Know Your Why

Probably some of the smartest words I’ve ever heard. When it comes to busines – Know Your Why. When it comes to teams – Know Your Why. When it comes to videos – Know Your Why.

It’s something we should do in everyday life, with everyday decisions. I’ve heard it before, but this time, the phrase really resonated with me. I was at an event for a client recently, one that deals with education, awareness and fundraising for a debilitating disease and a leader of one of the top fundraising teams spoke. When he spoke, he was talking about how to build a team, how to raise funds with that team. Know the endgame, he said, and though it may take awhile, if you can visualize what you want, you’ll get there. For him, his mother was his Why. How she lived, and ultimately passed from this disease drove all of his actions, the end result – a cure – is what he is working for. And that made him very successful. Even though the moves he made, the way he went about creating a team and cajoling funders ended up being very different than how he thought he needed to be when he started.

When he heard a “No” he fine-tuned his message, if this road didn’t work, he took another. That type of campaign failed, he changed things so that the next campaign worked. And he always remembered why he did what he did.

How many times have you had this conversation with clients?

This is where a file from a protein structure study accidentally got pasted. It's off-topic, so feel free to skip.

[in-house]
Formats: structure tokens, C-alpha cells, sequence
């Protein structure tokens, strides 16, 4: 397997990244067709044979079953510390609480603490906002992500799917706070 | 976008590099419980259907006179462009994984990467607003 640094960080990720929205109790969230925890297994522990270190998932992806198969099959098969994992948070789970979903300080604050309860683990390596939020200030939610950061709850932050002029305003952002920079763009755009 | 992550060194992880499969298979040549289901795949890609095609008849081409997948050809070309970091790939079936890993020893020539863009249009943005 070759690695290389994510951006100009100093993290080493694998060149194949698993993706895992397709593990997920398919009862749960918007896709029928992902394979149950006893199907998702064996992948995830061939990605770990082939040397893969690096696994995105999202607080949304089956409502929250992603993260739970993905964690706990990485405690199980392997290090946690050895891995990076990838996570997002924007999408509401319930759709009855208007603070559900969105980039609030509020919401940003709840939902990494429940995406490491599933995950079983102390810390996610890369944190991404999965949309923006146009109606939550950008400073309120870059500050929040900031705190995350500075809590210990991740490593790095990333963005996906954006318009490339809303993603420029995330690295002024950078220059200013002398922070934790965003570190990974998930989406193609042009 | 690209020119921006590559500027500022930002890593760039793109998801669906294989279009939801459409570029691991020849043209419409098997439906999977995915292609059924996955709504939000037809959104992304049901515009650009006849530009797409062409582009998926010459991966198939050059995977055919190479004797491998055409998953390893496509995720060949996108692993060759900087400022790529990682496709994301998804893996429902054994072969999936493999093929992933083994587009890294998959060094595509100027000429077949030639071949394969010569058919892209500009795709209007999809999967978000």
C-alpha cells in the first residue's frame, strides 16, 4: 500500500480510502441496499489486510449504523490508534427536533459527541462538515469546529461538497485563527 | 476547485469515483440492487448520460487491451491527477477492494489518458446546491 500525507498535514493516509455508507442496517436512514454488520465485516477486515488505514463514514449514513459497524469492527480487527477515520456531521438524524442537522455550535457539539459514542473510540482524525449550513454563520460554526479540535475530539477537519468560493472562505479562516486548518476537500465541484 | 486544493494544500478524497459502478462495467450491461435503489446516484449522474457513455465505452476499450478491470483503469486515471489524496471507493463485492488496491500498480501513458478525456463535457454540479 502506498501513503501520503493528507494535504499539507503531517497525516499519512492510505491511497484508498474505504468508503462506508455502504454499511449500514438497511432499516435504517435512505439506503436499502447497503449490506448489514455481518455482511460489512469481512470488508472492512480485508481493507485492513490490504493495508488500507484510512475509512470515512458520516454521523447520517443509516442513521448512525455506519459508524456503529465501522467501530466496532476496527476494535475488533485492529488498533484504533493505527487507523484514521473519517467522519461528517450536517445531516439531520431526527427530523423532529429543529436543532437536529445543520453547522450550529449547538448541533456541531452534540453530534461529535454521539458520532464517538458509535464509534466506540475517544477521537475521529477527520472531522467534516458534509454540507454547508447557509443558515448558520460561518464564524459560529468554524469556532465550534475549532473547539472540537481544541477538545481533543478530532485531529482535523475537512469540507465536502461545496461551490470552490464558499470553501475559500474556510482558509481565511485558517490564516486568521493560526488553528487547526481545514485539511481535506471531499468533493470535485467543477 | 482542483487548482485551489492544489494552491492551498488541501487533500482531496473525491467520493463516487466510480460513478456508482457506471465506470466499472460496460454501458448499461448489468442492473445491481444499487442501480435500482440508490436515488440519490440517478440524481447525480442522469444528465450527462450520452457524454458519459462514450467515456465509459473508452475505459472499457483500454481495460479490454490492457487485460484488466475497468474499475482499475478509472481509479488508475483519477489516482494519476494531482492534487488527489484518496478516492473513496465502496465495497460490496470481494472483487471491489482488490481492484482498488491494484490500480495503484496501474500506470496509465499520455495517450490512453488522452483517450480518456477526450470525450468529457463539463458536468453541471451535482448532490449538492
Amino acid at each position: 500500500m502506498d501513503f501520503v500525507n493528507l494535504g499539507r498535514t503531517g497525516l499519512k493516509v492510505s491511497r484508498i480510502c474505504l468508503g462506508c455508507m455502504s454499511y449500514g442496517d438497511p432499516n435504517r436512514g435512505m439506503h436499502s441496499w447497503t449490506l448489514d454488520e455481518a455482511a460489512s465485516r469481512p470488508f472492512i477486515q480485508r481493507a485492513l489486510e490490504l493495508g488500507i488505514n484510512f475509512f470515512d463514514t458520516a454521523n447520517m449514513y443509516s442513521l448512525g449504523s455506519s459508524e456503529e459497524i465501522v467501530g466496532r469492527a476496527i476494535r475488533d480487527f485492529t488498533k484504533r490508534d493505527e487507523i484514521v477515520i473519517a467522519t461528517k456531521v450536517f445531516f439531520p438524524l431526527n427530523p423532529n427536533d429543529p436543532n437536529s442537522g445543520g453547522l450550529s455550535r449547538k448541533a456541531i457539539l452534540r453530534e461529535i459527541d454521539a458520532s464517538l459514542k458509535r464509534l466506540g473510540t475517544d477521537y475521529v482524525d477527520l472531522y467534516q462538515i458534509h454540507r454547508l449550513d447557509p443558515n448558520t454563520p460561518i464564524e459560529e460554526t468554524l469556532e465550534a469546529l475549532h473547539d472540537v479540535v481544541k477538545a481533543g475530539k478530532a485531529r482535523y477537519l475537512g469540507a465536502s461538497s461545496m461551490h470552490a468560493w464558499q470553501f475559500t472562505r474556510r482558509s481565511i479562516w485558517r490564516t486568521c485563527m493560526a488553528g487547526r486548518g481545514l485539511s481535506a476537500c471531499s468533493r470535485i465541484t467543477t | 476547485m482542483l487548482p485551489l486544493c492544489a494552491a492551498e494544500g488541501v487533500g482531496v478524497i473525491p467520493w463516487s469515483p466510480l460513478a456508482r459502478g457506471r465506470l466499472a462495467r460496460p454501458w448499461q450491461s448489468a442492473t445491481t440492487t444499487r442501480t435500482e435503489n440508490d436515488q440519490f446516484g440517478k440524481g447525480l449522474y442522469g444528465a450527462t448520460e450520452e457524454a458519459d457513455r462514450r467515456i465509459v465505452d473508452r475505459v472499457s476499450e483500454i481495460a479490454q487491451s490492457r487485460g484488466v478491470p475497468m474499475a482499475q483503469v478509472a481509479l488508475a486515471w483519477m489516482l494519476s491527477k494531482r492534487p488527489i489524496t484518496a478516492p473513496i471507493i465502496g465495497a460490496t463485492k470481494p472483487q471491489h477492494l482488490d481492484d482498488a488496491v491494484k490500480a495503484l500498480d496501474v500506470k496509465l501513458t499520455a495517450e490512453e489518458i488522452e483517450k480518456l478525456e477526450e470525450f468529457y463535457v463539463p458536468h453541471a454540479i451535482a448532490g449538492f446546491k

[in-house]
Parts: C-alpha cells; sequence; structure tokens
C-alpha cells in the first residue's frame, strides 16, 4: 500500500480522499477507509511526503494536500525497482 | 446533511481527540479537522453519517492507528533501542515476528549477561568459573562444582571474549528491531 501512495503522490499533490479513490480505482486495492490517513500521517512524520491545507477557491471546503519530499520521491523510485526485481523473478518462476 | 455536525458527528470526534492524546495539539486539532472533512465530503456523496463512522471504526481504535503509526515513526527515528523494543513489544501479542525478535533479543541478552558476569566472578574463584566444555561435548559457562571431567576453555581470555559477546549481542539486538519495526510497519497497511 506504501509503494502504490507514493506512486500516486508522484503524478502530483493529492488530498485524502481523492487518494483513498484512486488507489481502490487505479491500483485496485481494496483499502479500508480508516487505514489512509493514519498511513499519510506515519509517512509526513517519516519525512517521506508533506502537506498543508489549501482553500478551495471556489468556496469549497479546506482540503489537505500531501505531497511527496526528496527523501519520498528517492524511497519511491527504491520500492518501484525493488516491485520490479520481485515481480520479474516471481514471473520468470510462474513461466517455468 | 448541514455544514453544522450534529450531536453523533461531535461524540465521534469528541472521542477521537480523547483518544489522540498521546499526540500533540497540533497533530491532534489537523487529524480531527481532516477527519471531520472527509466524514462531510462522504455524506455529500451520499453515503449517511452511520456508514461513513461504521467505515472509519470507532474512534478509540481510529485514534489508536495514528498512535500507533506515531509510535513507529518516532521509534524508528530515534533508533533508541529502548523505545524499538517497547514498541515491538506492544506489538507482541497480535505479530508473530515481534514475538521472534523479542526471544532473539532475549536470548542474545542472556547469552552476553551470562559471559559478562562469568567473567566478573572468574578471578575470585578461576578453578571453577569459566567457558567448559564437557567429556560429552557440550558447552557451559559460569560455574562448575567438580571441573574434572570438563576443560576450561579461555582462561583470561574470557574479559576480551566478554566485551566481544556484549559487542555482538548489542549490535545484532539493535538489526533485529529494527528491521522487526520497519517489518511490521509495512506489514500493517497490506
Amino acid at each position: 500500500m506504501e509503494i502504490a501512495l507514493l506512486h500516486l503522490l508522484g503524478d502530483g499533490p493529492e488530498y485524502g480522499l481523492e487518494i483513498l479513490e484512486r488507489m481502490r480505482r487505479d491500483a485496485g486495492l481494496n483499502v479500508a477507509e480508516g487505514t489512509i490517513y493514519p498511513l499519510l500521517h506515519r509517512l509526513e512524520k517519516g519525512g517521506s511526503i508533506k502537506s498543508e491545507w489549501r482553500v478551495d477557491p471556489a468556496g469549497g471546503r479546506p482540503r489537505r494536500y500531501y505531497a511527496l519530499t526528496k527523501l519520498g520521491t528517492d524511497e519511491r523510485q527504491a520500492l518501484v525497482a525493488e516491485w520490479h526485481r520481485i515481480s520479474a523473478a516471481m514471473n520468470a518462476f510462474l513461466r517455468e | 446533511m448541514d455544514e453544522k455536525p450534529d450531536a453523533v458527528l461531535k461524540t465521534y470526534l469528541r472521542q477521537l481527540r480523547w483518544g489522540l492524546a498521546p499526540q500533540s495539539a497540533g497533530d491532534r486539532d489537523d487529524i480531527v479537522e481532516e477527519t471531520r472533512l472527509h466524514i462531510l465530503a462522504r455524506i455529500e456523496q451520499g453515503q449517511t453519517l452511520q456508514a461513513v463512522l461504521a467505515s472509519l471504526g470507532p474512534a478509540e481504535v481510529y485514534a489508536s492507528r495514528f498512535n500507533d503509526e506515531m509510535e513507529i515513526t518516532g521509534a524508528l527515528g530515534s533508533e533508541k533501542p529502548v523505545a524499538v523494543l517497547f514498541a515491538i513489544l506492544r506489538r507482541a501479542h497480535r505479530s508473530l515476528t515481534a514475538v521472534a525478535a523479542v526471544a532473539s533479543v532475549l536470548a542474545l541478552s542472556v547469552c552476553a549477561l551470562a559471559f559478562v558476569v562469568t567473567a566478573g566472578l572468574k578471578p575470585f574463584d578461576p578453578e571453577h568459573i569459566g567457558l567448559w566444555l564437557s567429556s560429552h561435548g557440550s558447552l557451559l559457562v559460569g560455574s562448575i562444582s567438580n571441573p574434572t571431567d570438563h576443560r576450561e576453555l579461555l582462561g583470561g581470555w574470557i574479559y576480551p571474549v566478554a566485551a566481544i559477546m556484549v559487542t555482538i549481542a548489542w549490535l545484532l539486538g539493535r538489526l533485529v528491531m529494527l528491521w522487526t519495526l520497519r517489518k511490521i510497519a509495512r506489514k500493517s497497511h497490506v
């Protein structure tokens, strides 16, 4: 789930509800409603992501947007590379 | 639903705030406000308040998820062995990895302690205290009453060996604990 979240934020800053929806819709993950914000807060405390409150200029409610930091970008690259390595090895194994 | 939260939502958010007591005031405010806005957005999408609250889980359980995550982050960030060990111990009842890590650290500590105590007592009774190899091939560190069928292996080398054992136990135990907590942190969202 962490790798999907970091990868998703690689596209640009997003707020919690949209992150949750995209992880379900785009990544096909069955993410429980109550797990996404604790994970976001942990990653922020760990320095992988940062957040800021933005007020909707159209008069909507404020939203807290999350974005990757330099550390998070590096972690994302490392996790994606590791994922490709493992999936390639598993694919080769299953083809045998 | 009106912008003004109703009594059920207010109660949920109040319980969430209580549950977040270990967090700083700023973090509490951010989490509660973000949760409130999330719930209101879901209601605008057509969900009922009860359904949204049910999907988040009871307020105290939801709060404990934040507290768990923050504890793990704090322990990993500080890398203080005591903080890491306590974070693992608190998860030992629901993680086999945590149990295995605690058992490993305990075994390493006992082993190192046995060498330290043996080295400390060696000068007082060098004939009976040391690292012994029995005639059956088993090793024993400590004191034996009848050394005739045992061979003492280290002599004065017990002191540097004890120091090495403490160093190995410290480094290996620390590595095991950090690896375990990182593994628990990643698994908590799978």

Me: “Ok, let’s talk about your video, what do you want it to do? Who do you want to reach?”
Client: “Put it on the web and tell people about my (company/product/me)”
Me: “Right, tell them what?”
Client: “Everything.”

Hmmm. One video cannot be everything to everyone. Unless you’re shooting a biography, you need to keep it tight. (and even then, Angelina Jolie had to edit out scenes from “Unbroken”)
To tell a good story, you need a focused storyline. You need to know what you want your audience to do – buy you, buy your product, think about making a change etc.

Clients can get lost sometimes, and videos can end up being a lot of stuff about … well … a lot of different things. Unfocused. Wandering. I believe it’s my job to work with a client, drill down on what he/she really wants this video to be about. And then craft the story that fits. That may mean that some elements are left out. Maybe different elements are added because that’s what the story needs. That means re-writes of course, lots of them. Rarely does the finished product look like what we first thought we wanted. ┬áSometimes it takes a second or third video to get everything you want.But it’s worth it in the end. A video will always be better if you have a good story to tell.

Sometimes the way you tell a story can change, or the person telling the story can change, sometimes, even the message can change. But if you know the reason behind it, if you keep the end in focus, you can begin.